MDMA is going into “Phase 3” Trials for the US Food & Drug Administration
This is something of a seismic shift — or at least the pre-rumblings of a seismic shift — since no one knows how the trials will turn out, and if the FDA will grant MDMA a status upgrade to a prescribable medication. If it does, though, this would be a big deal.
MDMA, a.k.a. 3,4-Methylenedioxymethamphetamine, has been an illegal drug since 1985, classed as Schedule I with “no acknowledged medical uses.” Instead, it is best known as an alias for (technically, an ingredient in) the popular recreational drug Ecstasy or “Molly.”
Interestingly, at the time that MDMA was added to the list of illegal drugs, there was an outcry from many psychiatrists who attested to the usefulness of MDMA in psychological therapies. However, despite some legal back-and-forth, the lack of placebo-controlled studies at that time proving the therapeutic effectiveness of MDMA led to the cementing of Schedule I status (as opposed to Schedule III). And that has remained the situation until the present day.
“MAPS” to the Rescue?
In Episode #99, I spoke with Brad Burge of MAPS, the Multidisciplinary Association for Psychedelic Studies. MAPS’ overall agenda involves broadening the acceptance and effective use of psychedelic compounds, and revisiting and carefully studying MDMA’s usefulness as a therapy against PTSD (Post-Traumatic Stress Disorder) seemed like low-hanging fruit…
Maybe not all that low-hanging, considering the social stigma against “party drugs” and the famously variable effects of psychedelic compounds on the human mind. But it was a place to start, and the effectiveness of MDMA in combination with “guided therapy” sessions was attested to by countless anecdotal reports.
Also worth considering: Severe PTSD can be so unpleasant and incapacitating for its sufferers that almost any therapy with a reasonable chance of effectiveness is worth a try. This fact – and the lack of effective interventions in the current anti-PTSD toolkit – isn’t lost on the FDA.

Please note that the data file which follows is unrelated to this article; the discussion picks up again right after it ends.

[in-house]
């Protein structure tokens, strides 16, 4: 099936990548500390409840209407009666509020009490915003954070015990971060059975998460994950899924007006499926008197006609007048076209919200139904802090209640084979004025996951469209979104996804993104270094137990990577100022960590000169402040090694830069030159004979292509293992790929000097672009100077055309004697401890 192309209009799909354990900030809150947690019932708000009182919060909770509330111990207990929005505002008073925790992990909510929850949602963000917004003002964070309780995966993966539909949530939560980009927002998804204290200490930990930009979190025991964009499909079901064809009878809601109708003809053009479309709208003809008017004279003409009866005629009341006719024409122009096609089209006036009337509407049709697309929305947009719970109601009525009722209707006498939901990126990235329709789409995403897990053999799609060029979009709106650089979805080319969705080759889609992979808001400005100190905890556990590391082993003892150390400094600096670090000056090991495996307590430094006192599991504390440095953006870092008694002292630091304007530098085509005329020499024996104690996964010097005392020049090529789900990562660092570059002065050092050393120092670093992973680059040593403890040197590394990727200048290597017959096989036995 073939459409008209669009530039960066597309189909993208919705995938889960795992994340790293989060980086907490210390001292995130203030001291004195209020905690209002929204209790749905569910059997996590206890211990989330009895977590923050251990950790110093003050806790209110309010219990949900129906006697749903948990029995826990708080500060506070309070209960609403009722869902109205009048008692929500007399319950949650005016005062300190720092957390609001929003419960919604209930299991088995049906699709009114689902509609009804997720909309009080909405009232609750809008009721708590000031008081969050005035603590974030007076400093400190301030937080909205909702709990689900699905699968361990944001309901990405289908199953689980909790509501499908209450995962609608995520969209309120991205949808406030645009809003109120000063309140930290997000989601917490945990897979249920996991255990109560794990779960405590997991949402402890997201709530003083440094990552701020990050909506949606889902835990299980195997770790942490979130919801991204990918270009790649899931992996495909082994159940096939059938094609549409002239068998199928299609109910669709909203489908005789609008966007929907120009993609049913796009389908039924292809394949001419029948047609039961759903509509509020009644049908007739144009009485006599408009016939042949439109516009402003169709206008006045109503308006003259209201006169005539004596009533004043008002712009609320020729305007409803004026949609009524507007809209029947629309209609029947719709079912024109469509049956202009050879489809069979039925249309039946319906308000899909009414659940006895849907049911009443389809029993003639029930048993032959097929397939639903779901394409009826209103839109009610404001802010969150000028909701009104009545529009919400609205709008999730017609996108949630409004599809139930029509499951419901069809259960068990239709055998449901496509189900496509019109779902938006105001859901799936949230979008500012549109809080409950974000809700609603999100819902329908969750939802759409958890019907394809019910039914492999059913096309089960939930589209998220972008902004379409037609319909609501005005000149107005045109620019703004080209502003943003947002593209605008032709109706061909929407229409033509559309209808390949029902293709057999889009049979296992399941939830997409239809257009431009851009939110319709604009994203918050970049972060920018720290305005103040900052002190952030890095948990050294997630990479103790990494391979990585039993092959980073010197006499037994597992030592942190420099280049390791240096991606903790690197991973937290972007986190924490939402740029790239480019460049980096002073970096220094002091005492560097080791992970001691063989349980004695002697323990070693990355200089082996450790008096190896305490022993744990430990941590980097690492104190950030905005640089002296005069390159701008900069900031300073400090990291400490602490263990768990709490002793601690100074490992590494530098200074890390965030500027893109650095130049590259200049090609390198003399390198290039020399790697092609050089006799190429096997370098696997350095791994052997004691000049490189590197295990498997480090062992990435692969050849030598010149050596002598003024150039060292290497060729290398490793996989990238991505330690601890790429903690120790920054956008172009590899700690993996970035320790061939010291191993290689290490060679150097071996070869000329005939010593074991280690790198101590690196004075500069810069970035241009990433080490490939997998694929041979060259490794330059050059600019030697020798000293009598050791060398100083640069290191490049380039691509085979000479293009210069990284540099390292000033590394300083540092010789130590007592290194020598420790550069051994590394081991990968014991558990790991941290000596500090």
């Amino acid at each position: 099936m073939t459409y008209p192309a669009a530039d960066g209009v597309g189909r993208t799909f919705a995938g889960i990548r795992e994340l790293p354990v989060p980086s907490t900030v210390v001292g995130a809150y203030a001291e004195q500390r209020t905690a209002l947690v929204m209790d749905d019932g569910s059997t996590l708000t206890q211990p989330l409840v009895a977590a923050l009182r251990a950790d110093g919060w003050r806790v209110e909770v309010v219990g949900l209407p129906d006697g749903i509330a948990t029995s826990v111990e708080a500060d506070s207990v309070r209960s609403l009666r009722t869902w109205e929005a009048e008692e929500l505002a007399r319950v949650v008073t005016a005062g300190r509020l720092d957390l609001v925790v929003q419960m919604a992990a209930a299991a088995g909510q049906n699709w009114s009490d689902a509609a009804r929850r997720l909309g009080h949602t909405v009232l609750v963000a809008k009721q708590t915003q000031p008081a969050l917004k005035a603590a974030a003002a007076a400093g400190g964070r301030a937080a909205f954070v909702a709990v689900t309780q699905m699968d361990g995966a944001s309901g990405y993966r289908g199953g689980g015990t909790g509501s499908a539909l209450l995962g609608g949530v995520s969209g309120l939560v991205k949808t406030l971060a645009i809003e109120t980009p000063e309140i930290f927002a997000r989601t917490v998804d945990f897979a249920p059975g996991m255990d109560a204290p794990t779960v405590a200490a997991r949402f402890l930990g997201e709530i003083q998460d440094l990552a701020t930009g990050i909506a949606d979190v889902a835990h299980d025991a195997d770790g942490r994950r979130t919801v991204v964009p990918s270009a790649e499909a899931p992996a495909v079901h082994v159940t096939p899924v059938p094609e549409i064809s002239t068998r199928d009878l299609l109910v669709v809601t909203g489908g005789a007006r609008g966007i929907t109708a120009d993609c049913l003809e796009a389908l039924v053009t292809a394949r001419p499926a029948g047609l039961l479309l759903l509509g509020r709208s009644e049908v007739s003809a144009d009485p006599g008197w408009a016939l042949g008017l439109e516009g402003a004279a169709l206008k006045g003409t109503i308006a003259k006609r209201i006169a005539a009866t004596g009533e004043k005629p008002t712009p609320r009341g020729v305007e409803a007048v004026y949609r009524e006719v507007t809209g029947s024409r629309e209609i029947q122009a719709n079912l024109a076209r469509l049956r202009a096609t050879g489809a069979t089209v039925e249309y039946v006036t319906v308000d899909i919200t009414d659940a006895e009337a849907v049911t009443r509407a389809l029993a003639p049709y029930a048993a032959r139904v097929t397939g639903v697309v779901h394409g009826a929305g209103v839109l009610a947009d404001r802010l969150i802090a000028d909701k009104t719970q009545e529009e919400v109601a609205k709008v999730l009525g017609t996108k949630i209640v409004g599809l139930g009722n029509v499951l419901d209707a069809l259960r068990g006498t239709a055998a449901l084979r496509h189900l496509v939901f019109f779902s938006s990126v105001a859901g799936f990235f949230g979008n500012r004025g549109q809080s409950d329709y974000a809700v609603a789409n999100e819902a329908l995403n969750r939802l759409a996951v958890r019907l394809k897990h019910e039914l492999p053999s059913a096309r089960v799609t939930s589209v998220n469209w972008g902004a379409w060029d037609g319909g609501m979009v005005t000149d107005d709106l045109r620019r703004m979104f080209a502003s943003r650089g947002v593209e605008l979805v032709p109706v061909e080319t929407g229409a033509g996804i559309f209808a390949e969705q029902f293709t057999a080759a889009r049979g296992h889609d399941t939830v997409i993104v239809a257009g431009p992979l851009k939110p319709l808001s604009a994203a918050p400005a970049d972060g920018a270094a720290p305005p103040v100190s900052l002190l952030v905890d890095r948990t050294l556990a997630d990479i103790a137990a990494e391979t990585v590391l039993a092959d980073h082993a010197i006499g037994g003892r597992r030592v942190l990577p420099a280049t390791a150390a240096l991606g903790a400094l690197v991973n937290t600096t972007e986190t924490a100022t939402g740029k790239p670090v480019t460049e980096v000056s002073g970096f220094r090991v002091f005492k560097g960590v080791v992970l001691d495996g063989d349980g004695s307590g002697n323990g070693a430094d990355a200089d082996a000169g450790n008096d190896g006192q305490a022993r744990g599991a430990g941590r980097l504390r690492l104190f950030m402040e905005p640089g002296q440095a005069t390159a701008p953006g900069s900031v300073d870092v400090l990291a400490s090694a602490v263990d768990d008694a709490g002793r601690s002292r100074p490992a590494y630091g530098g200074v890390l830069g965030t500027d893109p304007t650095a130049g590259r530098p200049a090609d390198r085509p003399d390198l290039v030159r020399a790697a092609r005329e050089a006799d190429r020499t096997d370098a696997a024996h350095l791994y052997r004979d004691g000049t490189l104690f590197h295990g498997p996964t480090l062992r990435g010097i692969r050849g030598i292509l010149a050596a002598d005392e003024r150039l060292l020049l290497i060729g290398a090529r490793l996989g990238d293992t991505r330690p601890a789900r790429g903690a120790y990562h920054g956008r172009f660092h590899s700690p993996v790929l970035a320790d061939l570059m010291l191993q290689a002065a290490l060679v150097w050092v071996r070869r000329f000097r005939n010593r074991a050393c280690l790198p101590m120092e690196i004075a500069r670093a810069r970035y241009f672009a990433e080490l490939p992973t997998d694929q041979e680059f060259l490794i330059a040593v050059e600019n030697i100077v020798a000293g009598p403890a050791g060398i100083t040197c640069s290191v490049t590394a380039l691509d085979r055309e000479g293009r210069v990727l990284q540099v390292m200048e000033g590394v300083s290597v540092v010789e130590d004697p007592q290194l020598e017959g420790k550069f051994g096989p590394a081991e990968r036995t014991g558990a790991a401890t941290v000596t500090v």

Dr. Will Van Derveer is one of the psychiatrists participating in MAPS’ study, and in Episode #211, he explains to us both the process that he undertakes with the trial’s PTSD patients, and his personal theories on the complementary use of psychology and pharmacology to treat emotional disorders including PTSD, clinical depression, and more.
According to Van Derveer, the apparent failure of some alternative treatments (e.g. ketamine for clinical depression) to maintain lasting benefits is likely because under those study protocols, the drug was applied “in a vacuum” without the guided emotional context provided by the psychiatric professional.
It’s a fascinating discussion, touching on dark areas in the human psyche — but also offering the possibility of new reasons for hope, if tools like psychiatrically-administered MDMA live up to their apparent promise.
Episode introduction: MDMA vs. PTSD.
This Week In Neuroscience: Nicotine withdrawals, working memory, and rewards.
5-Star review shoutouts.
SDS news and updates.
Guest introduction: Dr. Will Van Derveer.
Increased talk about PTSD in recent years.
Mainstream psychiatry and the ongoing use of medication.
Application of functional medicine principles in psychiatry.
Individual differences in how well the treatments work.
Abilities of participants to get off of their medications.
Ketamine treatments for addressing the suicidality that can spike up when people go off their medications.
The current state of research on using MDMA as a therapeutic intervention against PTSD.
The legal jurisdiction of MDMA.
Current state of psychiatry and the failure to understand the mechanisms of the diseases that psychiatry treats.
Changes to the research protocol in Phase 3.
Looking back to Phase 2.
Altered states of consciousness.
Might there still be benefits to be gained from MDMA for someone who is not pathological?
Ensuring that the therapists do a good job with the therapy.
What are some other possible front-runner alternative therapies for PTSD?
Ruthless Listener Retention Gimmick: Individual differences in sleep deprivation.